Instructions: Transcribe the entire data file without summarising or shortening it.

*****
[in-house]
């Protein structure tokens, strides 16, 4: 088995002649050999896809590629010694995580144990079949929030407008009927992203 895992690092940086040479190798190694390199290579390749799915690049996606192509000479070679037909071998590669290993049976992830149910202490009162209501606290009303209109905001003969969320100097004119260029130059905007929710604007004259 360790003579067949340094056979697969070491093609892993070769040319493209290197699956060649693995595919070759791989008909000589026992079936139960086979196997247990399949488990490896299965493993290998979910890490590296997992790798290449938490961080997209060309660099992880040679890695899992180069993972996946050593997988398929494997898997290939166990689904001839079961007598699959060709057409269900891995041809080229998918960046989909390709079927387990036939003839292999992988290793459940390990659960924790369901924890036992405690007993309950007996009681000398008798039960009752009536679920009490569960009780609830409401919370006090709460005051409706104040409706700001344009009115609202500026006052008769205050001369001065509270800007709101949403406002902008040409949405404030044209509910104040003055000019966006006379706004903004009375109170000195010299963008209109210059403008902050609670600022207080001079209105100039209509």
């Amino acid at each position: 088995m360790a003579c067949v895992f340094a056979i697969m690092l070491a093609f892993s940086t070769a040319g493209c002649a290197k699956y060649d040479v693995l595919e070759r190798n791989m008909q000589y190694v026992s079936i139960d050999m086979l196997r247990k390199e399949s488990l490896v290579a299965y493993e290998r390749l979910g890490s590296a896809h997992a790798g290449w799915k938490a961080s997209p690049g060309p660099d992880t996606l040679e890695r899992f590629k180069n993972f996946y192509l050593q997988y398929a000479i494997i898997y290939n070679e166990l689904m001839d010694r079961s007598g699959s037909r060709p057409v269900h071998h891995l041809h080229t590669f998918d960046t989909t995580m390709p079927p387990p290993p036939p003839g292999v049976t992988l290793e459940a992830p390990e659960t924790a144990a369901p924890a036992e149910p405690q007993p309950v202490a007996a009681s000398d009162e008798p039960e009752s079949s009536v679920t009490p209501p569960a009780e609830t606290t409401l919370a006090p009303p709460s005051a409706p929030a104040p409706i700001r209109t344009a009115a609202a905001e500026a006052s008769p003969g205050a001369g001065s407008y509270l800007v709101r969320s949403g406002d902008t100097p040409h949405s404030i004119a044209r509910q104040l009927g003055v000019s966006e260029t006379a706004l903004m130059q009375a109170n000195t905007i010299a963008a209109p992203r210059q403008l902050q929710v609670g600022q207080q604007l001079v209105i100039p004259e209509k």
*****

[in-house]
């Protein structure tokens, strides 16, 4: 088995002649050999896809590629010694995580144990079949929030407008009927992203 895992690092940086040479190798190694390199290579390749799915690049996606192509000479070679037909071998590669290993049976992830149910202490009162209501606290009303209109905001003969969320100097004119260029130059905007929710604007004259 360790003579067949340094056979697969070491093609892993070769040319493209290197699956060649693995595919070759791989008909000589026992079936139960086979196997247990399949488990490896299965493993290998979910890490590296997992790798290449938490961080997209060309660099992880040679890695899992180069993972996946050593997988398929494997898997290939166990689904001839079961007598699959060709057409269900891995041809080229998918960046989909390709079927387990036939003839292999992988290793459940390990659960924790369901924890036992405690007993309950007996009681000398008798039960009752009536679920009490569960009780609830409401919370006090709460005051409706104040409706700001344009009115609202500026006052008769205050001369001065509270800007709101949403406002902008040409949405404030044209509910104040003055000019966006006379706004903004009375109170000195010299963008209109210059403008902050609670600022207080001079209105100039209509």
């Amino acid at each position: 088995m360790a003579c067949v895992f340094a056979i697969m690092l070491a093609f892993s940086t070769a040319g493209c002649a290197k699956y060649d040479v693995l595919e070759r190798n791989m008909q000589y190694v026992s079936i139960d050999m086979l196997r247990k390199e399949s488990l490896v290579a299965y493993e290998r390749l979910g890490s590296a896809h997992a790798g290449w799915k938490a961080s997209p690049g060309p660099d992880t996606l040679e890695r899992f590629k180069n993972f996946y192509l050593q997988y398929a000479i494997i898997y290939n070679e166990l689904m001839d010694r079961s007598g699959s037909r060709p057409v269900h071998h891995l041809h080229t590669f998918d960046t989909t995580m390709p079927p387990p290993p036939p003839g292999v049976t992988l290793e459940a992830p390990e659960t924790a144990a369901p924890a036992e149910p405690q007993p309950v202490a007996a009681s000398d009162e008798p039960e009752s079949s009536v679920t009490p209501p569960a009780e609830t606290t409401l919370a006090p009303p709460s005051a409706p929030a104040p409706i700001r209109t344009a009115a609202a905001e500026a006052s008769p003969g205050a001369g001065s407008y509270l800007v709101r969320s949403g406002d902008t100097p040409h949405s404030i004119a044209r509910q104040l009927g003055v000019s966006e260029t006379a706004l903004m130059q009375a109170n000195t905007i010299a963008a209109p992203r210059q403008l902050q929710v609670g600022q207080q604007l001079v209105i100039p004259e209509k």